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Improving Corporate Boards: The Boardroom Insider Guidebook Paperback – June 5, 2013
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Greater board independence, closer alignment of executive pay with performance, and tighter internal control--these areas have received raised attention in recent years in the United States and, increasingly, in Europe. But attempts to quantify such corporate-governance variables and link them to corporate performance have stumped academics and analysts alike.
Enter Improving Corporate Boards, part of a small but growing genre of how-to books on corporate governance. Author Ralph Ward focuses specifically on board-level governance, offering advice aimed primarily at corporate directors and with particular emphasis on the nonexecutive's role. As the writer for Boardroom Insider, an online corporate governance newsletter, Ward brings a wealth of anecdotal evidence to bear, sharing gems from his monthly Q&A feature in which directors pose anonymous questions to experts.
Each of the 25 chapters discusses a single aspect of board governance. Broadly, they cover: board, CEO, and committee duties and performance evaluation; board structure and leadership; the logistics of meetings and board communications; managing corporate image and corporate risk; governance in various organizational contexts; and hot governance topics. The checklist items are somewhat intuitive, but they're worth taking seriously in avoiding governance disasters; they also act as a handy guide to the contents of each chapter. Readers may also find useful the many links Ward provides to online sources of information: a stock options calculator, online listings of directorships available at nonprofits, industry reports, and so on.
In the final chapter, Ward notes that "through pension plans and mutual funds, the line between stakeholder and shareholder is increasingly blurring." It's an arguable point, with social, economic, and board-governance implications, but one that Ward leaves unexamined. That shortcoming aside, Improving Corporate Boards looks set to become a key contribution in the popularization of corporate governance. --Jackie Cook
From the Back Cover
Must-Have, Firsthand Guidance for the 21st Century Boardroom
From the Wall Street Journal and top cable business news programs to global politics, the topic of corporate governance is in the business media spotlight. Yet despite this surge of popular attention and the board of directors’ growing power and burdens, solid advice for running a better board remains scattered and inconsistent. At a time of sharp scrutiny and far tighter board accountability, today’s corporate boards and top managers need practical wisdom more than ever. In this invaluable guidebook, the founder of the online newsletter Boardroom INSIDER compiles the best "first-person" advice for quality boards. Here are expert answers to the most widely asked governance questions from today’s board members and top corporate management. From CEO evaluation to logistics and policymaking, bone up on:
- Effective board recruiting
- The hottest trends in board pay
- What to do when your CEO is the problem
- Running a smart audit committee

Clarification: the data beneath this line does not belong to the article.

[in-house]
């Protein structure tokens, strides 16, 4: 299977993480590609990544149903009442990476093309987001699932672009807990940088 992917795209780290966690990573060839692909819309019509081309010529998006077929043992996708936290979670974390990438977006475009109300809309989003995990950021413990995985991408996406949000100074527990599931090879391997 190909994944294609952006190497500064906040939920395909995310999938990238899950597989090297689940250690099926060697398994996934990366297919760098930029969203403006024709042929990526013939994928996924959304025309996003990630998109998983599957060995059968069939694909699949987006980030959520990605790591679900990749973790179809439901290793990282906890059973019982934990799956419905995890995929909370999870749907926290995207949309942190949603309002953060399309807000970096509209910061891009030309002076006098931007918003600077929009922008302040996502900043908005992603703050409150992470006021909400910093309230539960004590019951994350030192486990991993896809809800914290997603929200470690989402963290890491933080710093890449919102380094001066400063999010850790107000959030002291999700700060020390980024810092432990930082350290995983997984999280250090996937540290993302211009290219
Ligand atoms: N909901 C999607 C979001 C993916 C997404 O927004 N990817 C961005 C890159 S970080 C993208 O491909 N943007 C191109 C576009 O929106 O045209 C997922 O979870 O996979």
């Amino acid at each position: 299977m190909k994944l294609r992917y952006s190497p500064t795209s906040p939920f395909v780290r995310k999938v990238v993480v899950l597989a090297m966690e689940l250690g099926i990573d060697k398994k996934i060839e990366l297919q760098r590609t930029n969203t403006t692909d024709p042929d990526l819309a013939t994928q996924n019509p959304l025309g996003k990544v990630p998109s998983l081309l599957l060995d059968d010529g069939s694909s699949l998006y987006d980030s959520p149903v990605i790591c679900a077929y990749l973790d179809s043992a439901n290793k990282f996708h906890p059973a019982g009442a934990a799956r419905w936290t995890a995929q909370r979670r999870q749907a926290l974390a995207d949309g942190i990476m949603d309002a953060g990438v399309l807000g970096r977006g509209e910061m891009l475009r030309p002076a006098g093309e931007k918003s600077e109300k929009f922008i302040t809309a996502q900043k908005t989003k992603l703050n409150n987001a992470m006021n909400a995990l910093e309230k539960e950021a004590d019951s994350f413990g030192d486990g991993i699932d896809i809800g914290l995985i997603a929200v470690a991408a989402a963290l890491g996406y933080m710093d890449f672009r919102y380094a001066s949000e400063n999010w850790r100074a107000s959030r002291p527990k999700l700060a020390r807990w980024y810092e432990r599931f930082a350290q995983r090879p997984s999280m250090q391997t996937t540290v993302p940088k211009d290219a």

- How to manage board-meeting surprises
- Dealing with corporate counsel, boardroom battles, board investigations, and strikes
- Surviving the family boardroom
- Board retirement policies
- Career builders for women in the boardroom
- Putting your board retreat to work
- Strategies for nonprofit boards
Including dozens of helpful checklists and inside examples of the governance strategies of leading companies, Improving Corporate Boards will help all directors ask the questions that hold the key to better governance for the future.
Top customer reviews
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5 Steps to Board Success, Mark Daly. A very methodical, step-by-step approach to creating a Board. Excellent if you are entirely new to the process, particularly for small companies, but a bit weak on some topics (e.g., committees) for larger companies. Includes a variety of forms and example documents that would really help get started. 5 stars for small, closely-held companies, 4 stars overall.
Creating Effective Boards for Private Enterprises, John Ward. An excellent book covering in much more detail than "5 Steps" the nature of Boards, their duties and obligations, etc. Not as strong on the mechanics of forming a Board, but very strong on how to maximize the value of your board. 5 Stars if you already have a Board, 4 stars overall.
Improving Corporate Boards, Ralph Ward. Appropriate for larger corporations with functioning boards. Many good topics and bits of information, plus a lot of references to web resources, with whole chapters on audit and compensation committees. Is the only one of the three to give minutes and document retention adequate coverage. Includes a chapter on how to become a Board member, and how to improve your performance if you are one. 4 Stars - good info but aimed at larger, already-functioning boards. A bit haphazard in organization.
I heavily flagged pages in all three books, and learned a lot from them all. Each has a different focus, so the amount of overlap was surprisingly small.
After investing in public and private companies for over 30 years, serving on numerous public and private company boards, reading dozens of books and hundreds of articles on improving company boards and better corporate governance - this is the best I have come across. Companies should provide a copy of this book for each of their directors as a matter of policy, and investors should read it to discover valuable new insights into the crucial but often forgotten links between director quality, accountability, conflicts of interest and stock price performance.